How AI is reinventing what computers are – MIT Technology Review

Fall 2021: the season of pumpkins, pecan pies, and peachy new phones. Every year, right on cue, Apple, Samsung, Google, and others drop their latest releases. These fixtures in the consumer tech calendar no longer inspire the surprise and wonder of those heady early days. But behind all the marketing glitz, theres something remarkable going on.

Googles latest offering, the Pixel 6, is the first phone to have a separate chip dedicated to AI that sits alongside its standard processor. And the chip that runs the iPhone has for the last couple of years contained what Apple calls a neural engine, also dedicated to AI. Both chips are better suited to the types of computations involved in training and running machine-learning models on our devices, such as the AI that powers your camera. Almost without our noticing, AI has become part of our day-to-day lives. And its changing how we think about computing.

What does that mean? Well, computers havent changed much in 40 or 50 years. Theyre smaller and faster, but theyre still boxes with processors that run instructions from humans. AI changes that on at least three fronts: how computers are made, how theyre programmed, and how theyre used. Ultimately, it will change what they are for.

The core of computing is changing from number-crunching to decision-making, says Pradeep Dubey, director of the parallel computing lab at Intel. Or, as MIT CSAIL director Daniela Rus puts it, AI is freeing computers from their boxes.

The first change concerns how computersand the chips that control themare made. Traditional computing gains came as machines got faster at carrying out one calculation after another. For decades the world benefited from chip speed-ups that came with metronomic regularity as chipmakers kept up with Moores Law.

But the deep-learning models that make current AI applications work require a different approach: they need vast numbers of less precise calculations to be carried out all at the same time. That means a new type of chip is required: one that can move data around as quickly as possible, making sure its available when and where its needed. When deep learning exploded onto the scene a decade or so ago, there were already specialty computer chips available that were pretty good at this: graphics processing units, or GPUs, which were designed to display an entire screenful of pixels dozens of times a second.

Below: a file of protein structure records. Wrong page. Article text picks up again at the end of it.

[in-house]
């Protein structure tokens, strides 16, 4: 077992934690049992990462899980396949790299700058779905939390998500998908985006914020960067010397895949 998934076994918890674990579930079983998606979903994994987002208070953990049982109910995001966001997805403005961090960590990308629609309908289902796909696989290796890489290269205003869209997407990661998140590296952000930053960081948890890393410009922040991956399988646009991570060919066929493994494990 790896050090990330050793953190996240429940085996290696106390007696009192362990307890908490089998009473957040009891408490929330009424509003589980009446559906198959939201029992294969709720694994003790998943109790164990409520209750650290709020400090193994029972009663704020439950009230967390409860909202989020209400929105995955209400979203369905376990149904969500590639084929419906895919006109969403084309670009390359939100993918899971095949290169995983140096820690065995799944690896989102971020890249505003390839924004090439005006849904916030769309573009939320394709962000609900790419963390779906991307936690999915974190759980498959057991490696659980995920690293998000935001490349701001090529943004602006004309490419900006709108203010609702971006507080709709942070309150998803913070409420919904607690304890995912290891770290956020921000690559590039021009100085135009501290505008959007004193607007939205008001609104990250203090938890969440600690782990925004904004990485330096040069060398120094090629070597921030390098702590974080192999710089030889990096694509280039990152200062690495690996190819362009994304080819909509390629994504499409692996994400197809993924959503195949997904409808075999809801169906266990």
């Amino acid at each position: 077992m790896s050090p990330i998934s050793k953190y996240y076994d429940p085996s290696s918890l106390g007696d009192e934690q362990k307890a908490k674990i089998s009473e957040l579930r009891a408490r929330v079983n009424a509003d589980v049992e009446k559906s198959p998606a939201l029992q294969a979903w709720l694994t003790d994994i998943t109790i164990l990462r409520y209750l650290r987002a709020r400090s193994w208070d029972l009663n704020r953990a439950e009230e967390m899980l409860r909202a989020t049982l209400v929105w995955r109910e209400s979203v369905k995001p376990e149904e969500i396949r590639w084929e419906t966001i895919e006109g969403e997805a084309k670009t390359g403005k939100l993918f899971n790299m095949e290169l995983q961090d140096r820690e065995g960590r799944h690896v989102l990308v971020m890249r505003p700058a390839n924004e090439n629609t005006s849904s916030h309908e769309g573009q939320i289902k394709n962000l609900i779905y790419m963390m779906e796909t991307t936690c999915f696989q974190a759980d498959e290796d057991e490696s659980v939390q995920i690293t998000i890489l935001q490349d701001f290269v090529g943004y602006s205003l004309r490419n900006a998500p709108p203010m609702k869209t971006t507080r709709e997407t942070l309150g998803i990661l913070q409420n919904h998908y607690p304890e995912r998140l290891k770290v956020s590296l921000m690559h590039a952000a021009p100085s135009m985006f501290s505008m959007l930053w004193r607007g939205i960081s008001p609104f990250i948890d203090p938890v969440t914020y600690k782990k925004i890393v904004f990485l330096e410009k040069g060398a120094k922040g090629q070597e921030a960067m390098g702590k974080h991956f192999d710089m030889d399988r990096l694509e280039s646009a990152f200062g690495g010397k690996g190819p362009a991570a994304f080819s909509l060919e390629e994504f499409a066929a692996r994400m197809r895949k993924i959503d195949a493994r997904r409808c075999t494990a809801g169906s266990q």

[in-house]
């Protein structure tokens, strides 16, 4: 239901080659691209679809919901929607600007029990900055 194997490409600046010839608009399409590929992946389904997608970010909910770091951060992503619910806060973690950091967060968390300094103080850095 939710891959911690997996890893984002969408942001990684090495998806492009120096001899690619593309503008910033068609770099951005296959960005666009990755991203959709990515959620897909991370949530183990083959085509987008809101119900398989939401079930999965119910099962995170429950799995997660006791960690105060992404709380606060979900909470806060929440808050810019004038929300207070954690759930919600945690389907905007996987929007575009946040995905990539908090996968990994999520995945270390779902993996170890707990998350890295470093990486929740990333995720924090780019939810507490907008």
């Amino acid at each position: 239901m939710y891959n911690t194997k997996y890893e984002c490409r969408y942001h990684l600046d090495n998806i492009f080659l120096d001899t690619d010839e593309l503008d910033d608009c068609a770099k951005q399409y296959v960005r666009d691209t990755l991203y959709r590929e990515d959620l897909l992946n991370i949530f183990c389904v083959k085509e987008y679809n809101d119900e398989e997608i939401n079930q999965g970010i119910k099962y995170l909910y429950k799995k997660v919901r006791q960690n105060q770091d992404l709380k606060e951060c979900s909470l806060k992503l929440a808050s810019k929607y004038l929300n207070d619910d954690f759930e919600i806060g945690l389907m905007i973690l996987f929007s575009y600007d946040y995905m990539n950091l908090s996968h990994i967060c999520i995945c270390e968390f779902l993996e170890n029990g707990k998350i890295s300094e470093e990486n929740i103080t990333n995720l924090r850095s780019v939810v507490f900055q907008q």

Anything can become a computer. Indeed, most household objects, from toothbrushes to light switches to doorbells, already come in a smart version.

Now chipmakers like Intel and Arm and Nvidia, which supplied many of the first GPUs, are pivoting to make hardware tailored specifically for AI. Google and Facebook are also forcing their way into this industry for the first time, in a race to find an AI edge through hardware.

For example, the chip inside the Pixel 6 is a new mobile version of Googles tensor processing unit, or TPU. Unlike traditional chips, which are geared toward ultrafast, precise calculations, TPUs are designed for the high-volume but low-precision calculations required by neural networks. Google has used these chips in-house since 2015: they process peoples photos and natural-language search queries. Googles sister company DeepMind uses them to train its AIs.

In the last couple of years, Google has made TPUs available to other companies, and these chipsas well as similar ones being developed by othersare becoming the default inside the worlds data centers.

AI is even helping to design its own computing infrastructure. In 2020, Google used a reinforcement-learning algorithma type of AI that learns how to solve a task through trial and errorto design the layout of a new TPU. The AI eventually came up with strange new designs that no human would think ofbut they worked. This kind of AI could one day develop better, more efficient chips.

The second change concerns how computers are told what to do. For the past 40 years we have been programming computers; for the next 40 we will be training them, says Chris Bishop, head of Microsoft Research in the UK.

Traditionally, to get a computer to do something like recognize speech or identify objects in an image, programmers first had to come up with rules for the computer.

With machine learning, programmers no longer write rules. Instead, they create a neural network that learns those rules for itself. Its a fundamentally different way of thinking.

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How AI is reinventing what computers are - MIT Technology Review

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